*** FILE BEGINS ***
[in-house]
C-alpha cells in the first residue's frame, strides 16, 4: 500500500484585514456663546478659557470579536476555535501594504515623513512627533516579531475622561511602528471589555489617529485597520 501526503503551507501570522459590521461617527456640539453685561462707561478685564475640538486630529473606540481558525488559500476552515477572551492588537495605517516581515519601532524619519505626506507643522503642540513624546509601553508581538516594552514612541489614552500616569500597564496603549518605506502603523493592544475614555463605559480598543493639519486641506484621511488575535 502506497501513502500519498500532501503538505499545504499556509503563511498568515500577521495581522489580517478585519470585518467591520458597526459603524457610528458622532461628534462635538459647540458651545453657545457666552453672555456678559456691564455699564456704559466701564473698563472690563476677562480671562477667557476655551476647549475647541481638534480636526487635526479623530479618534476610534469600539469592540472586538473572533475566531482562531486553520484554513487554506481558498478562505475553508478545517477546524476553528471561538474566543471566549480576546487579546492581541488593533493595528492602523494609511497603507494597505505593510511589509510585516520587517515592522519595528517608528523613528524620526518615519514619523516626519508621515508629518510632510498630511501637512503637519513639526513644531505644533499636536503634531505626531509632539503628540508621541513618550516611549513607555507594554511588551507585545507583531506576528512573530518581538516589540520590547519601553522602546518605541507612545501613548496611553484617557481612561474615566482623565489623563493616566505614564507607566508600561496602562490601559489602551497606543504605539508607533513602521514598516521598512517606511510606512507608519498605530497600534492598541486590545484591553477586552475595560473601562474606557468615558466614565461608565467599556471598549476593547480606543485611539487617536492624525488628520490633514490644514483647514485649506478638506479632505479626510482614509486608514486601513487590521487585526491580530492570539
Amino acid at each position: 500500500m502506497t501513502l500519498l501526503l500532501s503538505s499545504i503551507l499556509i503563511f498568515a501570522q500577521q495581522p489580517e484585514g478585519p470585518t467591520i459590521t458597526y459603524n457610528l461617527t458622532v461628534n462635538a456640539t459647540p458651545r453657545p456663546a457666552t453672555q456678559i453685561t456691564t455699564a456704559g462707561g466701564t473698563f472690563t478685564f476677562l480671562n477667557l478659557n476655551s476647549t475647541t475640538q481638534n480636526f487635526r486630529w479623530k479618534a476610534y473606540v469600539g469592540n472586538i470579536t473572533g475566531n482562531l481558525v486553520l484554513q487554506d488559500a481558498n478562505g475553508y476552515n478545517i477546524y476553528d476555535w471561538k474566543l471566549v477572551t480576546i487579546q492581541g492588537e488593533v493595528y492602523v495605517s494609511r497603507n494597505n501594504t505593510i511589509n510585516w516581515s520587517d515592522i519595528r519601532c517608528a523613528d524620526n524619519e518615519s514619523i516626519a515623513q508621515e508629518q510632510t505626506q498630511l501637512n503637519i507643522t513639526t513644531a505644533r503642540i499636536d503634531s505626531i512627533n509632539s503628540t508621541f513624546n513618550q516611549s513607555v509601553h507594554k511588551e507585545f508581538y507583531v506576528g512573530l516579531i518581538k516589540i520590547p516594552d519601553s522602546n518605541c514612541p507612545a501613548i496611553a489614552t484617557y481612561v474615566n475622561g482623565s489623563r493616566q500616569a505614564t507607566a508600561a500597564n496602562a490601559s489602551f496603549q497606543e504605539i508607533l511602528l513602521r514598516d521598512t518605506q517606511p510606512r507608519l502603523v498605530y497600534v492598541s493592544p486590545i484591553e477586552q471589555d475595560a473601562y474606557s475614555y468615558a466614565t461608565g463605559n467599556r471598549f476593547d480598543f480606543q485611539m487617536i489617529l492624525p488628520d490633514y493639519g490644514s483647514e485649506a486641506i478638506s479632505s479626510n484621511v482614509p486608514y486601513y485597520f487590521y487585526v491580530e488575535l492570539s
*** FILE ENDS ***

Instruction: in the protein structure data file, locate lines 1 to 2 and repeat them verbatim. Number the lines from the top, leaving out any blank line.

[in-house]
C-alpha cells in the first residue's frame, strides 16, 4: 500500500484585514456663546478659557470579536476555535501594504515623513512627533516579531475622561511602528471589555489617529485597520 501526503503551507501570522459590521461617527456640539453685561462707561478685564475640538486630529473606540481558525488559500476552515477572551492588537495605517516581515519601532524619519505626506507643522503642540513624546509601553508581538516594552514612541489614552500616569500597564496603549518605506502603523493592544475614555463605559480598543493639519486641506484621511488575535 502506497501513502500519498500532501503538505499545504499556509503563511498568515500577521495581522489580517478585519470585518467591520458597526459603524457610528458622532461628534462635538459647540458651545453657545457666552453672555456678559456691564455699564456704559466701564473698563472690563476677562480671562477667557476655551476647549475647541481638534480636526487635526479623530479618534476610534469600539469592540472586538473572533475566531482562531486553520484554513487554506481558498478562505475553508478545517477546524476553528471561538474566543471566549480576546487579546492581541488593533493595528492602523494609511497603507494597505505593510511589509510585516520587517515592522519595528517608528523613528524620526518615519514619523516626519508621515508629518510632510498630511501637512503637519513639526513644531505644533499636536503634531505626531509632539503628540508621541513618550516611549513607555507594554511588551507585545507583531506576528512573530518581538516589540520590547519601553522602546518605541507612545501613548496611553484617557481612561474615566482623565489623563493616566505614564507607566508600561496602562490601559489602551497606543504605539508607533513602521514598516521598512517606511510606512507608519498605530497600534492598541486590545484591553477586552475595560473601562474606557468615558466614565461608565467599556471598549476593547480606543485611539487617536492624525488628520490633514490644514483647514485649506478638506479632505479626510482614509486608514486601513487590521487585526491580530492570539